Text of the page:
I specified "standard(s)" (rather than just "standard") explicitly. Before C++03, most C++ compilers did support threading, basing their rules on the platform's standard for C. It's not "by accident" that theading worked, but because the compiler respected the Posix standard, or whatever its equivalent is under Windows. (And my statement is based on the Posix standard, not C++03. But C++11 basically uses the same rules as Posix.) – James Kanze Jun 8 '12 at 9:23

The only portable solution for C++ is C++11 atomics, which is available in upcoming VS 2012.

As for C, I do not know if recent C standards bring some portable facilities, I am not following that, but as you are using Visal Studio, it does not matter anyway, as Microsoft is not implementing recent C standards.

Still, if you know you are developing for Visual Studio, you can rely on guarantees provided by this compiler, which apply to both C and C++. Some of them are implicit (accessing volatile variables implies also some memory barriers applied), some are explicit, like using _MemoryBarrier intrinsic.

The whole topic of the memory model is discussed in depth in Lockless Programming Considerations for Xbox 360 and Microsoft Windows, this should give you a good overview. Beware: the topic you are entering is full of hard topics and nasty surprises.

Note: Relying on volatile is not portable, but if you are using old C / C++ standards, there is no portable solution anyway, therefore be prepared to facing the need of reimplementing this for different platform should the need ever arise. When writing portable threaded code, volatile is considered almost useless:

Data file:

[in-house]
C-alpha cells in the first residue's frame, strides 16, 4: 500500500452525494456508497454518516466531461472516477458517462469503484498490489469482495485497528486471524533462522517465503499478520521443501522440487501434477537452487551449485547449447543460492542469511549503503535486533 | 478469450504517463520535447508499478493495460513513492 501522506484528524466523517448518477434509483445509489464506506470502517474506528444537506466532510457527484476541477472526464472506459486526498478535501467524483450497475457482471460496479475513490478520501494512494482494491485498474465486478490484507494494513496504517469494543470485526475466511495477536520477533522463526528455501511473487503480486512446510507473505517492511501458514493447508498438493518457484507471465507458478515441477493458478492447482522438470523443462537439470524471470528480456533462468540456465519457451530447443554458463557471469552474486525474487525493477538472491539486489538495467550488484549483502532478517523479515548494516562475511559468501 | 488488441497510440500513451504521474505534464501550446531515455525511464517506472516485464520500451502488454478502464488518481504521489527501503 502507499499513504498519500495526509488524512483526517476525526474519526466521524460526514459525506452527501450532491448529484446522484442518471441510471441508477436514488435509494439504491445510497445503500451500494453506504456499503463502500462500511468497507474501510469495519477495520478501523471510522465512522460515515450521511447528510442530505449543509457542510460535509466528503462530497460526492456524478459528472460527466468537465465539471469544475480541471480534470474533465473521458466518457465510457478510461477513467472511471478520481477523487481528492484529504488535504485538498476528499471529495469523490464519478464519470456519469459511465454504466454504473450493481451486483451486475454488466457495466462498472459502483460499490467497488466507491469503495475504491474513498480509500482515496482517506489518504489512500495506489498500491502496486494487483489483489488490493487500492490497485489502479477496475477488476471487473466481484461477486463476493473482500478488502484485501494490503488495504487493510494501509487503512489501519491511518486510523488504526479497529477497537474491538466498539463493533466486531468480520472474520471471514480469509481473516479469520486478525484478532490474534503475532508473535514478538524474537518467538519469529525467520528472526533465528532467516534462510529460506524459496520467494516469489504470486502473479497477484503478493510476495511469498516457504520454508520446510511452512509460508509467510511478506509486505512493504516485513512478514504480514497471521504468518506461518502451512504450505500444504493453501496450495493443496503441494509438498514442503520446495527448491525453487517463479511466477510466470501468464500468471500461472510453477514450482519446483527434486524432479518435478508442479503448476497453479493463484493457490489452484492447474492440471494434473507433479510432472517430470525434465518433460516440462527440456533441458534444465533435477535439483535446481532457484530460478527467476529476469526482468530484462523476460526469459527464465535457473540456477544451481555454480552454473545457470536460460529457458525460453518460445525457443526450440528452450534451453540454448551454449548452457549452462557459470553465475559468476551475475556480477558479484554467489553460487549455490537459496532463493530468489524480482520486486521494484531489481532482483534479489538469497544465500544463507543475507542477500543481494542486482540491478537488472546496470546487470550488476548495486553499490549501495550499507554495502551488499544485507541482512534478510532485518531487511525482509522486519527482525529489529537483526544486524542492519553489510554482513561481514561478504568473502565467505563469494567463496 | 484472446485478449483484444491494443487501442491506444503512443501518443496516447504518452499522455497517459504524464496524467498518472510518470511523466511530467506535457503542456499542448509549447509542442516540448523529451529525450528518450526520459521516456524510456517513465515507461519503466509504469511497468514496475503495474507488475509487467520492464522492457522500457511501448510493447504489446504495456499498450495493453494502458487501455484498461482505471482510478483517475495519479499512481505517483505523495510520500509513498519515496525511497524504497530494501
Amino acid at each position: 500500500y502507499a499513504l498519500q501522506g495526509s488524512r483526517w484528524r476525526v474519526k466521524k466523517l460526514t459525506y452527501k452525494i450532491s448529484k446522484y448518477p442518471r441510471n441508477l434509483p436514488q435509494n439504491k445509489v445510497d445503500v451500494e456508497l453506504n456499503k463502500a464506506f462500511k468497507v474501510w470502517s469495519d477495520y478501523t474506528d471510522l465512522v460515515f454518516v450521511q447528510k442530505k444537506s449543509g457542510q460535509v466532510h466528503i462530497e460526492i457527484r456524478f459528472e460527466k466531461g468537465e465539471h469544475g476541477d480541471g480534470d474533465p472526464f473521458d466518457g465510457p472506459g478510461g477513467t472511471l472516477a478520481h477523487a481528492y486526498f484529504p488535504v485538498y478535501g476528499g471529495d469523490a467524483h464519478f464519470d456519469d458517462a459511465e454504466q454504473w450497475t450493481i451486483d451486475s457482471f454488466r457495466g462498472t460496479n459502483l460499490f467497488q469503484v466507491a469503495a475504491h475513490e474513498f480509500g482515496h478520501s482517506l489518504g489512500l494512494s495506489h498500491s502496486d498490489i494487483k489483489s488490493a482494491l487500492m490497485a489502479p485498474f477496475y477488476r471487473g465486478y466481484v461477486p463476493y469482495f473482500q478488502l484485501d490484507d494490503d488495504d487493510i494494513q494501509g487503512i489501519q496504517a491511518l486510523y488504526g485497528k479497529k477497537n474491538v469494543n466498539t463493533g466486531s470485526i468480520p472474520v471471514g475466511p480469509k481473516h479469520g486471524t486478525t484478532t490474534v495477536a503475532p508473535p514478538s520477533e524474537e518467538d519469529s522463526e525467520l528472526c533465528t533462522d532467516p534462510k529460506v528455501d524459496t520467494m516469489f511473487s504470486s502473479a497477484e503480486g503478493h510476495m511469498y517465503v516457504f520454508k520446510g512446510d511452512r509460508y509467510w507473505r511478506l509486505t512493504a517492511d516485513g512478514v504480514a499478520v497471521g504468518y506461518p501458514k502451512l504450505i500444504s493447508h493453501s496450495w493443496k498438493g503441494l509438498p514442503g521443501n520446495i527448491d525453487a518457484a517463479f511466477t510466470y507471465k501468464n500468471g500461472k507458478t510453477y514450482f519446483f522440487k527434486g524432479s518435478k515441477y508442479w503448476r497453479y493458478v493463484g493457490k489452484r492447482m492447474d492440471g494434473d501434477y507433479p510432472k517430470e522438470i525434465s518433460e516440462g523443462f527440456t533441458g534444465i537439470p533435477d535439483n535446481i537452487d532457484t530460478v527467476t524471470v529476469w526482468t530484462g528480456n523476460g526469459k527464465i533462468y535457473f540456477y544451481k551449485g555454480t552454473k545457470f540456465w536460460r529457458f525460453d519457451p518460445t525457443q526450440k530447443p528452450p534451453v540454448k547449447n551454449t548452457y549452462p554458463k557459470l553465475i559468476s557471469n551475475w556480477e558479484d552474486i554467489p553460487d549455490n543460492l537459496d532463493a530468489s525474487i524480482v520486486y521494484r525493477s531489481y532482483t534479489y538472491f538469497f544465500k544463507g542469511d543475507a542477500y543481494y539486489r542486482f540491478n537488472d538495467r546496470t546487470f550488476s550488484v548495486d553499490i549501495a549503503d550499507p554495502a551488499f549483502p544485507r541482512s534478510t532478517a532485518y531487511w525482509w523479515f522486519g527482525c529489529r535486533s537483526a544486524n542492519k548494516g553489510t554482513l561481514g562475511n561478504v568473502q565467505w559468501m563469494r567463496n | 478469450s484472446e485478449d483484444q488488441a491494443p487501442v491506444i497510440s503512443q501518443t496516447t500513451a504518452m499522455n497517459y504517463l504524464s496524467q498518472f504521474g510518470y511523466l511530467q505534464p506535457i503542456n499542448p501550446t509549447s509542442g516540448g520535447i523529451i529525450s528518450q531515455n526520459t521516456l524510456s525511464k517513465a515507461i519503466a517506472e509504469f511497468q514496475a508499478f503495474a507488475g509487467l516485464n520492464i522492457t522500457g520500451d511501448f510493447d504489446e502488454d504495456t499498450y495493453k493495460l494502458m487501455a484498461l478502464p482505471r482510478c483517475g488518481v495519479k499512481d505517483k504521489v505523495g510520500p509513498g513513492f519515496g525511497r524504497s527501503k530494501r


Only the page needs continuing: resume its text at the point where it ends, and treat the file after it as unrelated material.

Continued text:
For multi-threaded programming, there two key issues that volatile is often mistakenly thought to address:

  • atomicity

  • memory consistency, i.e. the order of a thread's operations as seen by another thread.

share|improve this answer
    
The code above is C code though. The links are interesting, in the example they mention using volatile which is what is done here. I am kind of concerned by potential CPU read re-ordering though. – Bookix Jun 8 '12 at 8:20
    
@Bookix Just note that volatile isn't a portable solution. One particular compiler might implement memory barriers with volatile, but another might not. This might also be dependent on what version of the C standard the compiler implements, C11 will mention these issues, C99 will not. But then of course, VC++ barely follows any C standard at all... – Lundin Jun 8 '12 at 8:24
    
Interesting, I would have expected volatile to work with most of the compilers. This is for VS though. – Bookix Jun 8 '12 at 8:26
    
@Bookix This is a common mistake. See the new link in the answer for discussion. – Suma Jun 8 '12 at 8:29
    
I see in the article: "With Visual Studio 2003, volatile to volatile references are ordered; the compiler will not re-order volatile variable access. However, these operations could be re-ordered by the processor. Therefore, you can correct the example:" And the example uses "InterlockedExchange". However I would want to be sure the scenario above is possible – Bookix Jun 8 '12 at 8:32